Whenever I drink coffee, each sniff of the java is a treasure trove of memories.
My father and I have often talked together over coffee, our conversations ranging from politics to life issues and faith and a host of other subjects. But this story is about a very special cup of coffee that I will always be grateful for – because it marked the beginning of a much-needed life-saving change.
When I got married 13 years ago, my marriage was all I could hope for. My wife and I had our ups and downs but we worked them out as best as we could, drawing on the help from our parents and in-laws as well as our church community.
But a few years later, trouble started brewing and our marriage soon became pained by mental, physical and emotional abuse – with me as the victim. At first, the incidents were infrequent and I was often made to feel that I was at fault for drawing my wife’s anger. So I tolerated the incidents, we would seek forgiveness and work harder at our marriage and move on.
But later, the violent episodes became more frequent, happening almost once a week, where I would be subjected to choking, beating, and frequent slaps for no rhyme or reason. I asked my wife to join me in counselling or seeking medical help but she refused and I would often be subjected to more beatings and slaps for making such suggestions, as she continued to say that I was at fault.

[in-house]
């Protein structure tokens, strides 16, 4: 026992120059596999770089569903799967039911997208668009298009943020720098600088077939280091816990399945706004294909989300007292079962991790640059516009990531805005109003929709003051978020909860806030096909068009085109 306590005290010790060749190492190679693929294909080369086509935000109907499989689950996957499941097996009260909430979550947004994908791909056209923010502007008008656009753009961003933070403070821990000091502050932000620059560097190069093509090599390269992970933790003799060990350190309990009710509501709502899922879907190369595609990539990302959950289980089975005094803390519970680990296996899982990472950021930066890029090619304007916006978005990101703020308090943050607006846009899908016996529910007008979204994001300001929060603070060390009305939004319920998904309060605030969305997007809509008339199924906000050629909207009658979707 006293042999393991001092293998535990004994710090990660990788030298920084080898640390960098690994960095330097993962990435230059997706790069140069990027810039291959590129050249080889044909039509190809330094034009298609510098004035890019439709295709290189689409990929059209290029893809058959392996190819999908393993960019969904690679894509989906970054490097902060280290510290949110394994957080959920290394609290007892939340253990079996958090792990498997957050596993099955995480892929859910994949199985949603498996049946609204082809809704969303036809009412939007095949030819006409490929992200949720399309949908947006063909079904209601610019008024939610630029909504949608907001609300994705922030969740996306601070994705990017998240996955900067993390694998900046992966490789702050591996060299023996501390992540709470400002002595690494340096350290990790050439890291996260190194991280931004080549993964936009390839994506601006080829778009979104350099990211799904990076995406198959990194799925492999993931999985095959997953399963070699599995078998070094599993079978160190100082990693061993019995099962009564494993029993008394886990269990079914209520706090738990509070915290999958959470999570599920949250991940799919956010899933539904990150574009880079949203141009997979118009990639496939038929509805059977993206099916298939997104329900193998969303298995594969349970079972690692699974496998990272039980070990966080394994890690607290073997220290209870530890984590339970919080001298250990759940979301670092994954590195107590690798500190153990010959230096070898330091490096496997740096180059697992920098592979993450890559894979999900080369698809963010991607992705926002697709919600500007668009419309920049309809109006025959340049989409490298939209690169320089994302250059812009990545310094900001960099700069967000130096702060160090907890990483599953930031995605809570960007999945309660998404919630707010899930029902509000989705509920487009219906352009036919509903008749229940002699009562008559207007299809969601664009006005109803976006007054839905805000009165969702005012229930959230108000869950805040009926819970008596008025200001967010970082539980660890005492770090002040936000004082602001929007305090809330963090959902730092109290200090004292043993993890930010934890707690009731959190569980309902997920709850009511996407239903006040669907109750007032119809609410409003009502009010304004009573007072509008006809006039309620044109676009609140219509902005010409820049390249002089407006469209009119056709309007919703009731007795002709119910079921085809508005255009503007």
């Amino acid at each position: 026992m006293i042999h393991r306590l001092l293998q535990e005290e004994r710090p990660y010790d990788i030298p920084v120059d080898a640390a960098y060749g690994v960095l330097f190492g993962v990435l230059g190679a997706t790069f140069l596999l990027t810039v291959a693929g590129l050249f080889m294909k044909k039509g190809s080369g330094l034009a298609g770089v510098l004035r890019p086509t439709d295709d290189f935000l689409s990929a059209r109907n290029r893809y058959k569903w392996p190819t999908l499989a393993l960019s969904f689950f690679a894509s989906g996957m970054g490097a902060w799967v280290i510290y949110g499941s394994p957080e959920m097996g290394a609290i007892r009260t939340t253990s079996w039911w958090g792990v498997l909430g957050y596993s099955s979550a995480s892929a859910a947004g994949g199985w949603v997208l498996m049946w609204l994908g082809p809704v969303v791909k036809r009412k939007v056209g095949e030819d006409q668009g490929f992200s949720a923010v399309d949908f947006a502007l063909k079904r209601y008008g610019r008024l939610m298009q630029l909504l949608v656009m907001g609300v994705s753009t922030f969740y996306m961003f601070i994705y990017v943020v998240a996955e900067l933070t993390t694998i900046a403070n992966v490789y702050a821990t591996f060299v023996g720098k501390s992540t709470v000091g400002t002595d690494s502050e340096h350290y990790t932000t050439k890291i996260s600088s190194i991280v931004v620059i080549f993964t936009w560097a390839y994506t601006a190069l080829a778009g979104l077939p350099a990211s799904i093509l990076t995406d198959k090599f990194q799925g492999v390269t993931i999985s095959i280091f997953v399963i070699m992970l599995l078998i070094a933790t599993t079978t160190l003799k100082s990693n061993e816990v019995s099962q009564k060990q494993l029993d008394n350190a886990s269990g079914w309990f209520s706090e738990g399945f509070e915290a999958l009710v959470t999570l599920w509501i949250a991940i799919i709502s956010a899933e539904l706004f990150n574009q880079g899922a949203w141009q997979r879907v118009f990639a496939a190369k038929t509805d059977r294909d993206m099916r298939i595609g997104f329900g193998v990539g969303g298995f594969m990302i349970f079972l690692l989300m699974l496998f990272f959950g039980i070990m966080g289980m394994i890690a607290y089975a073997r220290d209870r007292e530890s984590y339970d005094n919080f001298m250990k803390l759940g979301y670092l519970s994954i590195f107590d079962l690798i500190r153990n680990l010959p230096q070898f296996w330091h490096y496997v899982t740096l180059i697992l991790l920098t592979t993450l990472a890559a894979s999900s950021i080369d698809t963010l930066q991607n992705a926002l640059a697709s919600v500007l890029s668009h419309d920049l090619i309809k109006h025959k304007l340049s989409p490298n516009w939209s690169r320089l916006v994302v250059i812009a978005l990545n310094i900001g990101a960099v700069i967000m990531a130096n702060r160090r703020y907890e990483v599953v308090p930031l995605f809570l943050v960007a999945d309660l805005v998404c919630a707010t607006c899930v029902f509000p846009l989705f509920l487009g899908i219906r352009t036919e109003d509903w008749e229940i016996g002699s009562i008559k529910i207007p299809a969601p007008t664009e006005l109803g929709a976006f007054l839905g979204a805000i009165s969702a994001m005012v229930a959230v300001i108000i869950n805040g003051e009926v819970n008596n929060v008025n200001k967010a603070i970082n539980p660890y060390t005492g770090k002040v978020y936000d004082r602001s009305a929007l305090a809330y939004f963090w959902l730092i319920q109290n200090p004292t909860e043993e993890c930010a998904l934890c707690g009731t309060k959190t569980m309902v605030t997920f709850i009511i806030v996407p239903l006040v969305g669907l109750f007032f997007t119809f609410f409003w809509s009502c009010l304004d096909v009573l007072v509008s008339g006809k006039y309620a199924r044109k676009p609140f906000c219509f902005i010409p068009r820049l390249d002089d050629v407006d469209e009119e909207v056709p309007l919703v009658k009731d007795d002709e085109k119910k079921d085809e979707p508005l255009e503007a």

Many times, my wife would chase me out of our matrimonial home at night with nothing but the clothes on my back. I was often chased out without any money or even the house keys, and I was forced to spend the nights alone outside. In the morning, she would allow me to return home to change and shower before she left for work and I would leave for work after her.
I spent at least one night per week, sometimes two per week, alone outside in this way. I slept fitfully on metal benches and waited for dawn, often thirsty and hungry but unable to look after myself due to my lack of cash.
I had thought of making police reports but decided against it because of the shame that it would cause to my parents and in-laws, and community. Besides, I started to believe that perhaps it was my fault that this violence was happening and that I had to find out how to better please my wife, so as to stop the violence.
But after many nights of sleeping in the cold dark nights with not even a blanket or shawl, I began to feel withdrawn and eventually thoughts of suicide filled my mind. I thought that perhaps it would be better to end it all rather than face the incessant torture. But thankfully, my faith in God gave me the strength to not follow through.
Across the road from my home was a 24-hour cafe and I had often wanted to have a drink there but was unable to, because I had no money. I did not know anyone I could borrow money from at those late hours and in my disheveled state, I did not think anyone would trust me enough to lend or give me any cash.